Outdoor Adventure

I’m off to paddle Woodland Caribou Provincial Park

Kevin CallanGuest blogger Kevin Callan is the author of 13 books, including best sellers The Happy Camper and Wilderness Pleasures: A Practical Guide to Camping Bliss. Callan contributes to radio, television and print, working as field editor for Explore magazine and as a columnist for Canoeroots. He’s hosted several pilots and assisted film projects with BBC, Ray Mears and the Discovery Channel. He also hosts The Happy Camper, a CBC Radio show. He is a winner of five National Magazine Awards, three film awards,and is a Patron Paddler for Paddle Canada

Very exciting news! I’ll be paddling Woodland Caribou Provincial Park the last weeks of June. I spend a lot of my time paddling northwestern Ontario, including Quetico Provincial Park, Wabakimi Provincial Park and the Turtle River system, and I’ve had Woodland Caribou on my hit list for years. My buddy Andy Baxter and friends Bill and Anne Ostrom fly out with Red Lake Outfitters on Monday and will be searching out some of the lesser known lakes and portages.


Woodland Caribou Provincial Park is comparable to the great Quetico. It has endless possibilities for canoeists who are looking for a place to paddle, while also experiencing the remote boreal forest region of Ontario. Woodland Caribou and Quetico are also managed in a similar fashion; portages and campsites are not marked and no roads, railways or powerlines penetrate the interior. The only difference is that Woodland Caribou has only been around a little over two decades, while Quetico has been a prime paddling park for close to 100 years.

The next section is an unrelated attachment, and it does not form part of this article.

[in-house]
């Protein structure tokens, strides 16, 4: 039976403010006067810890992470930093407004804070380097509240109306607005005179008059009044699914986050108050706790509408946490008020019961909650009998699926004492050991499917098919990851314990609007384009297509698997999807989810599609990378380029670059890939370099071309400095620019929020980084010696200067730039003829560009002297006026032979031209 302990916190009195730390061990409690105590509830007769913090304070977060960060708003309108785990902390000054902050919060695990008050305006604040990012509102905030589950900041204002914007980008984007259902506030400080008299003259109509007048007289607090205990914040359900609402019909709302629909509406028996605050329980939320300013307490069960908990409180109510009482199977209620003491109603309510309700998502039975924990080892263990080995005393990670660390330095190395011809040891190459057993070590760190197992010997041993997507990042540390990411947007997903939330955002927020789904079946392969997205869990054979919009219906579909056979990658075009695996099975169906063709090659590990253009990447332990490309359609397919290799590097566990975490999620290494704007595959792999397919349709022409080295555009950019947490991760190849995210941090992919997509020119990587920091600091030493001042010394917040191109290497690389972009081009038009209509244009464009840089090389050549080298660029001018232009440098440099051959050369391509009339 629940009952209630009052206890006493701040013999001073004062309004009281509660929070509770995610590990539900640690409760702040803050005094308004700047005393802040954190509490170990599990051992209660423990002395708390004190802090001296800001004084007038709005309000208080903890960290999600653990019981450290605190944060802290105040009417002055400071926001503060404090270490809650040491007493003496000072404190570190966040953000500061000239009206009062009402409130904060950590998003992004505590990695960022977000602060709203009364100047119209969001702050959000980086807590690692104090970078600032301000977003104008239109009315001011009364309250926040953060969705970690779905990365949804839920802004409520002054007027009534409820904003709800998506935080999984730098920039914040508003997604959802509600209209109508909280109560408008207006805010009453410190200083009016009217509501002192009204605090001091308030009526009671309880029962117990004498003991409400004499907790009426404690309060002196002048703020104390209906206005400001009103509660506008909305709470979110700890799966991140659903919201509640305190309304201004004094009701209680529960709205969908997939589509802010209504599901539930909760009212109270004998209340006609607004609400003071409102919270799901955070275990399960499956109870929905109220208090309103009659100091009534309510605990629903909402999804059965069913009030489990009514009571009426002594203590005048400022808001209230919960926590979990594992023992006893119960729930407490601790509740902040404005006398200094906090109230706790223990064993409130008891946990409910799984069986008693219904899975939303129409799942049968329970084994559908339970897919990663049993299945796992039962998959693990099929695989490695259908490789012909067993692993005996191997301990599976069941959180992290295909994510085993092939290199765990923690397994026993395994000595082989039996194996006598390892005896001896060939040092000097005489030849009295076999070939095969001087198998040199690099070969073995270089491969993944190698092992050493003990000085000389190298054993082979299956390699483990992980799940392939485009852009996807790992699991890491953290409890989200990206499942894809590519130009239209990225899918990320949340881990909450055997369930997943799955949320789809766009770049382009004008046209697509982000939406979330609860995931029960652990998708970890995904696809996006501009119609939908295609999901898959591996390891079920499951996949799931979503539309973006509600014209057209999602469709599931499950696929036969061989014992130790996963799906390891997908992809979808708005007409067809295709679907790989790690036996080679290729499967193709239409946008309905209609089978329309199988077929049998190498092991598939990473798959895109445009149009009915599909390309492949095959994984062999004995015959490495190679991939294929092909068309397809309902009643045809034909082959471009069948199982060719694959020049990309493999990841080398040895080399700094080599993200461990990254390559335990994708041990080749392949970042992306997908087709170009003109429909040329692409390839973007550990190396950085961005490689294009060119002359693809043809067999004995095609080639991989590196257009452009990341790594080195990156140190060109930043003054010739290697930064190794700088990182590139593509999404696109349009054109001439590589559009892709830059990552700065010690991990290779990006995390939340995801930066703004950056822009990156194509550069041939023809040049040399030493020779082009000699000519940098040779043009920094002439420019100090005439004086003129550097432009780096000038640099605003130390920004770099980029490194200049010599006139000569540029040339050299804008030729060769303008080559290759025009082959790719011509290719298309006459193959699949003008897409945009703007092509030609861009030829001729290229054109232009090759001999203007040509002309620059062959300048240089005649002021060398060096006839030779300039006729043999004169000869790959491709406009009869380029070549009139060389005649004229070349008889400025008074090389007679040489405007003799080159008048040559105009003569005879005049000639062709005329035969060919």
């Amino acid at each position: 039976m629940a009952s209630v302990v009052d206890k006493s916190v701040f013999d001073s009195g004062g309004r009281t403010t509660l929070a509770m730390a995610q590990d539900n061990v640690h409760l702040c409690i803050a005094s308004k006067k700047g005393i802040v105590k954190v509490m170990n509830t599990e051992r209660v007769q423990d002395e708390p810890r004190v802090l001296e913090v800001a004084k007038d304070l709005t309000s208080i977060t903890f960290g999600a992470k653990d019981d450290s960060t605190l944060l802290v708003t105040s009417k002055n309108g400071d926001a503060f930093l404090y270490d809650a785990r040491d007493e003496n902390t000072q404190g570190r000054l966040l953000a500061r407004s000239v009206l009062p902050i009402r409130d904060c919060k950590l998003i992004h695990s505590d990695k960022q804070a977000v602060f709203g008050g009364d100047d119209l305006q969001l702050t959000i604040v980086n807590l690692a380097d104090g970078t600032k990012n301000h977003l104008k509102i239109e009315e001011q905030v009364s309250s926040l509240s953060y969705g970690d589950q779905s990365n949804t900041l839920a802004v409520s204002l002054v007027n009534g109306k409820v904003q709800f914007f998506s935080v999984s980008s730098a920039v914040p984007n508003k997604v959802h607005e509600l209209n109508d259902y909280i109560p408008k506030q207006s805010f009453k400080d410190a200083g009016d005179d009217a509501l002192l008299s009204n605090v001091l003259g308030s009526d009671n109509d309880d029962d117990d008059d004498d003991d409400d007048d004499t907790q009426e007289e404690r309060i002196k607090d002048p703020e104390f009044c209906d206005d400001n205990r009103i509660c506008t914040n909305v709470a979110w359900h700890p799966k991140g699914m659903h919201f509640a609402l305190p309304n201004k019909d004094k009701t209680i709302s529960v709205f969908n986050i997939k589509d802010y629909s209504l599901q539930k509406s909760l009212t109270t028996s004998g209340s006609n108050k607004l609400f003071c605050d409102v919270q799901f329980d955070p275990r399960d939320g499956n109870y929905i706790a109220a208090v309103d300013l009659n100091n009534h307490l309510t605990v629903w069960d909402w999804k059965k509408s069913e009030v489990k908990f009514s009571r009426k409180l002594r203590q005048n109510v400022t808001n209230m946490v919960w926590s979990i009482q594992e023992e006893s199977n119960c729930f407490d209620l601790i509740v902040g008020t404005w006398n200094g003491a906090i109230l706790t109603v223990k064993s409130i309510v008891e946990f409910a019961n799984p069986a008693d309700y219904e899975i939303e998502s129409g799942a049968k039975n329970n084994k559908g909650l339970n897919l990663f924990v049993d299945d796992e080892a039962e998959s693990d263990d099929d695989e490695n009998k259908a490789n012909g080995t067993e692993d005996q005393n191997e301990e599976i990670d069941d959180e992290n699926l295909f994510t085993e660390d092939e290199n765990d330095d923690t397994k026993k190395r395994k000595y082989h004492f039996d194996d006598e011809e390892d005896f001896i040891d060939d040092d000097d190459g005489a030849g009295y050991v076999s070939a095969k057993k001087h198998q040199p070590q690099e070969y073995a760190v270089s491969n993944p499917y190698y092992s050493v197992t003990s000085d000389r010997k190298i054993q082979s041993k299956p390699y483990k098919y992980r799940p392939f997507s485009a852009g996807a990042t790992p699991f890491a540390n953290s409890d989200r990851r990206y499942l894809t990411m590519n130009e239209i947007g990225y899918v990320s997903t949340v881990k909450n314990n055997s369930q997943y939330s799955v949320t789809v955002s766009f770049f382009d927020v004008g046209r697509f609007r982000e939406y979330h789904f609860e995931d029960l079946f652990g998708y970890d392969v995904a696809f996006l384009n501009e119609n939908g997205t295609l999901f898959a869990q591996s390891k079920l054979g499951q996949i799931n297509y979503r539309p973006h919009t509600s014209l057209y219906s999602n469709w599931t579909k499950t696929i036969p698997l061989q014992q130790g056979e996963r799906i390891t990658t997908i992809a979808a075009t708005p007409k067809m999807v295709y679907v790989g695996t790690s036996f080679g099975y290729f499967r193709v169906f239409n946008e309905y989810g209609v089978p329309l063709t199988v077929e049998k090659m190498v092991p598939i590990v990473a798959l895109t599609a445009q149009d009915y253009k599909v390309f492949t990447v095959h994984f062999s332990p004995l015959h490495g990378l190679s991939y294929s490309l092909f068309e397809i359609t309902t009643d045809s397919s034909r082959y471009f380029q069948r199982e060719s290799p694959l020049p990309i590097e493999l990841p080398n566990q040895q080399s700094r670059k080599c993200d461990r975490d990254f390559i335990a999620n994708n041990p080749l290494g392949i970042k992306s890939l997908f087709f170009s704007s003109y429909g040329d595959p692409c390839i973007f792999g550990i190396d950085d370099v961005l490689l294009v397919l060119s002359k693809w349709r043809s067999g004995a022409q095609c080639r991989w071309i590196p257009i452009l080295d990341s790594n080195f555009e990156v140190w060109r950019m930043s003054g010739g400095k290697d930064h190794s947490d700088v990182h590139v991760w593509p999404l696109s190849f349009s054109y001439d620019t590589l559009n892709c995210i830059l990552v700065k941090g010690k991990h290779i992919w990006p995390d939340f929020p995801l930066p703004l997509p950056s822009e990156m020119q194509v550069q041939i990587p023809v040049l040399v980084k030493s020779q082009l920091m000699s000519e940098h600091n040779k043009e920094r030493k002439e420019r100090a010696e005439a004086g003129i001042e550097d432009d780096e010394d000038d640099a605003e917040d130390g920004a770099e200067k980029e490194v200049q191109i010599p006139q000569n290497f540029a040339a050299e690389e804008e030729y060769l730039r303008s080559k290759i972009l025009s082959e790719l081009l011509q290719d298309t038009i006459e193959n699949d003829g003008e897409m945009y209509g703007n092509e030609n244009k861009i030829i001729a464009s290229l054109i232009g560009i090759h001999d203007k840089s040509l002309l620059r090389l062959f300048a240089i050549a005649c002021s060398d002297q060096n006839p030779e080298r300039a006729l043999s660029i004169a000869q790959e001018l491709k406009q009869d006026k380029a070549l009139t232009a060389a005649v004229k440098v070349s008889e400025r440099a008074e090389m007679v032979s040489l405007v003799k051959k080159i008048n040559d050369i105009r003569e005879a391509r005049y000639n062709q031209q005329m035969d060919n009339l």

The bonus of being a relatively new-found park is that the crowds are minimal. On average, only a thousand paddlers use the park in any given season and its common to find yourself alone out here. The park’s immense size also helps to increase your level of seclusion, measuring at 450,000 hectares or 1.2 million acres. On top of all that, it’s also nestled beside Manitoba’s Atikaki Wilderness Park, close to the same size as Woodland Caribou, and is the headwaters for one of Canada’s Heritage Rivers, the Bloodvein.

This is a park that simply can’t be beat if you’re looking for an accessible but remote wilderness getaway.

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